Equiniti Group shares (LON:EQN) fell by over 20% in early trade this morning as the payments specialist put out a profit warning on its forecast earnings this year. This was perhaps one of the best examples of ‘soft’ profit warnings we have seen. It was accompanied by a bullish forecast which may have cushioned the price fall. Here’s how things look after the latest Equiniti profit warning:
The share price movement has been very volatile. The shares have rebounded quite sharply from the lows seen inside the first hour. While it is impossible to time the bottom clearly some people have made a quick profit from this dip. At the time of writing the share price gained even more than the pic, going up to as much as 210p then falling back.
Equiniti is an interesting company which operates on a B2B basis. It administers services for firms such as share registrations, pension fund services and payment executions. The range of services over the years has increased steadily to cover many different parts of the enterprise.
Performance for investors has been mixed. The IPO came in 2015 and shares initially fell from their 165p initial price and climbed strongly in 2017, doubling in this year alone. Since reaching 300p there has been little momentum and the price has dropped back down to the 200p range.
What did the Equiniti Group profit warning say?
This is perhaps a soft profit warning, as the trading RNS couches it in pretty good terms:
The Group’s performance in the period has been reassuring and we expect 2019 full year results to be towards the upper end of market expectations* for revenue and towards the lower end for underlying EBITDA due to weaker higher margin UK corporate activity.
Helpfully, the expectations are quantified: revenue is £550m-£567m, underlying EBITDA is £136-142m. We have some further detail about their businesses, which are performing well. We are short of the reasoning for why the UK activity has declined, but the market expectations are in a fairly tight band, so we can presume that the fall has been modest.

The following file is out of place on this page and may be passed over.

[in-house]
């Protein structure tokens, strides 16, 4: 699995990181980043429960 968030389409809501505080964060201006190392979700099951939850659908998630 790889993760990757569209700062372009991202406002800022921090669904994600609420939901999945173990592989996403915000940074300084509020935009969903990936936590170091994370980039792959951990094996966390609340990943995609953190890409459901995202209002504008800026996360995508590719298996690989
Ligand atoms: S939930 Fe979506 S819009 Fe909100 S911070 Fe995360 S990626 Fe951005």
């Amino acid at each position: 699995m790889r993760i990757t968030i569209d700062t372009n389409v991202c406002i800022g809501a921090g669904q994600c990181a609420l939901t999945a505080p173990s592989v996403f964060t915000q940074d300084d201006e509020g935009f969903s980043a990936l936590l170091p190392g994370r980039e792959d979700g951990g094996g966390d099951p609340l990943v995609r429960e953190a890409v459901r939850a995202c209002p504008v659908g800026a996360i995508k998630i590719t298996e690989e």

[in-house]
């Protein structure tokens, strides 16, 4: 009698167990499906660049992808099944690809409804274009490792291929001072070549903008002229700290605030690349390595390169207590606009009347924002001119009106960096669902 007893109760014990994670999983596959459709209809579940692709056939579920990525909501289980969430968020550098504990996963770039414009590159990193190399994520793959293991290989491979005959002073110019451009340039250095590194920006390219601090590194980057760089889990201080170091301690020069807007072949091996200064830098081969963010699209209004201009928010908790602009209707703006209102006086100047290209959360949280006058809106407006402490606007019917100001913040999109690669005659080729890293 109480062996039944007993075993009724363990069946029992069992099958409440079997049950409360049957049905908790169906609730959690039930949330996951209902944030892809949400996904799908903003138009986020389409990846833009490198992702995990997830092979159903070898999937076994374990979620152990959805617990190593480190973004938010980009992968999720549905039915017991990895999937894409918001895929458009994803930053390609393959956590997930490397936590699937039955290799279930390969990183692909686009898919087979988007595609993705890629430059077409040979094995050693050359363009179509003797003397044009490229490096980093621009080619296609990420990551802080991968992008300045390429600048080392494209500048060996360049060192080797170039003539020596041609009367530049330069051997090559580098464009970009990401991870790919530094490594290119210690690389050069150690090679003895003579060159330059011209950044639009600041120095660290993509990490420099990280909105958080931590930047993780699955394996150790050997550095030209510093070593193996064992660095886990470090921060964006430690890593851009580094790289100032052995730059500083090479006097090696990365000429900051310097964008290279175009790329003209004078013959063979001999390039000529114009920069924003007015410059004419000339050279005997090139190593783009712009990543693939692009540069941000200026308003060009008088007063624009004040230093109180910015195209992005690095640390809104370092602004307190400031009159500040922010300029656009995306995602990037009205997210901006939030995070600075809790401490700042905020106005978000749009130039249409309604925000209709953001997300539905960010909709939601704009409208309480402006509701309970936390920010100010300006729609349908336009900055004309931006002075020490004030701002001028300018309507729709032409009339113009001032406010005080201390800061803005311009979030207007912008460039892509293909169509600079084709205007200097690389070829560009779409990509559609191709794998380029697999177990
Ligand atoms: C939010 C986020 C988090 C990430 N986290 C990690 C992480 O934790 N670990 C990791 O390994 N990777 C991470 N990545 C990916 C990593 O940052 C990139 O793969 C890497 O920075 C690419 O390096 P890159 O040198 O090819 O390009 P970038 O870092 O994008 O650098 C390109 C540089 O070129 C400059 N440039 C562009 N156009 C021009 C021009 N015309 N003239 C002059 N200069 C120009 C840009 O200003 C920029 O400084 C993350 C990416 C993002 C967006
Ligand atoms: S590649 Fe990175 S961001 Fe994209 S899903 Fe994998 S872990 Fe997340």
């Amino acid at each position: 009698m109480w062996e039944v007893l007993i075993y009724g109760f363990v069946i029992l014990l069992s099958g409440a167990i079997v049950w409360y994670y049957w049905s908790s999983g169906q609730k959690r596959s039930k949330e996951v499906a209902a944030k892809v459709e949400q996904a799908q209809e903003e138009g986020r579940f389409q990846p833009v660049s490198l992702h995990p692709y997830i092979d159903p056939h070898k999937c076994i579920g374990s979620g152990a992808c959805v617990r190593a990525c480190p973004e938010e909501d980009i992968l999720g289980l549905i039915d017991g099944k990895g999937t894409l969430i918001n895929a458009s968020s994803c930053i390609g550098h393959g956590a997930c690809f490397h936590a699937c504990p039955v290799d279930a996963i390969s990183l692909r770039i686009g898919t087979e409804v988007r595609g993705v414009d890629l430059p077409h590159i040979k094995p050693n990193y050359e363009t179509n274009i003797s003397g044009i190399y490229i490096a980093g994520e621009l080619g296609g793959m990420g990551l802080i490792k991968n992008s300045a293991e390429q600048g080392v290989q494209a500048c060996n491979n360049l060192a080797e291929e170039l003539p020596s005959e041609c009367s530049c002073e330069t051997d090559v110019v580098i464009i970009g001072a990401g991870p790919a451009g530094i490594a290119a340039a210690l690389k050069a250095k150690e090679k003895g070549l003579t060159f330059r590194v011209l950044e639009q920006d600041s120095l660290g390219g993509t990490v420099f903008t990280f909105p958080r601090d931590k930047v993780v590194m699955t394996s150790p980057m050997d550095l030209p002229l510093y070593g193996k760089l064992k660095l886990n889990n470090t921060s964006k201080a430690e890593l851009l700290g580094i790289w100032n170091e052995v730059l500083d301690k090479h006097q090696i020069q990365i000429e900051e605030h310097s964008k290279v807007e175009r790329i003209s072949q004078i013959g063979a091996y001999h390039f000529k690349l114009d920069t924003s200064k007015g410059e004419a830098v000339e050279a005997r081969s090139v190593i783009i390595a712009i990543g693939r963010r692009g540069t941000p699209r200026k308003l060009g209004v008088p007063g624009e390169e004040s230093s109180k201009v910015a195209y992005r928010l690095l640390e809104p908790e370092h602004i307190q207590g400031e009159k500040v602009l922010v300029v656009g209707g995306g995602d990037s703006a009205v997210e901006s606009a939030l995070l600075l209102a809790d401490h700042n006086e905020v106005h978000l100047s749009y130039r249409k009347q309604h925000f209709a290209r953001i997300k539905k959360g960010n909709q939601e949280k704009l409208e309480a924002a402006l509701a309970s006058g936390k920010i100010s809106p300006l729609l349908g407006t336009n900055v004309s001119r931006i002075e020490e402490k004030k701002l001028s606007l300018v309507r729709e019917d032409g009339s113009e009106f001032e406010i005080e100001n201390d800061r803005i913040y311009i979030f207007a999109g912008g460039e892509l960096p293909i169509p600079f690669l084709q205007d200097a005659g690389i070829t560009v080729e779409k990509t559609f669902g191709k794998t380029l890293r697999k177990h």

Even the outlook is good:
Whilst we expect the uncertainty in the macro environment to continue, Equiniti remains well positioned. We expect further organic growth in the UK as we build on our relationships with our exceptional client base. The US offers a platform for accelerated growth based on market opportunity, the potential to take market share and the opportunity to cross-sell digitised services into our blue-chip client base.
Equiniti: A changing company
Equinity clearly has some goodwill in the market as evidenced by the bounce in share price. Their business deals with the complex transactions many blue-chip operations face and are organised across four divisions: Investment Solutions, Intelligent Solutions, Pension Solutions and US. The number of difference services provided by these divisions is extremely diverse and may take some time to go into.
Growth here has not been organic, and has been by acquisitions and plenty of them. The IPO raised cash to pay down debts, but even then there has been an impressive spree of acquisitions, 14 since 2014. A broker note (available on Research Tree) shows that the latest one is Corporate Stock Transfer (CST), which focuses on stock transfer facilitation in the US market. Acquisitions tend to be of the ‘bolt-on’ variety and are small in cost.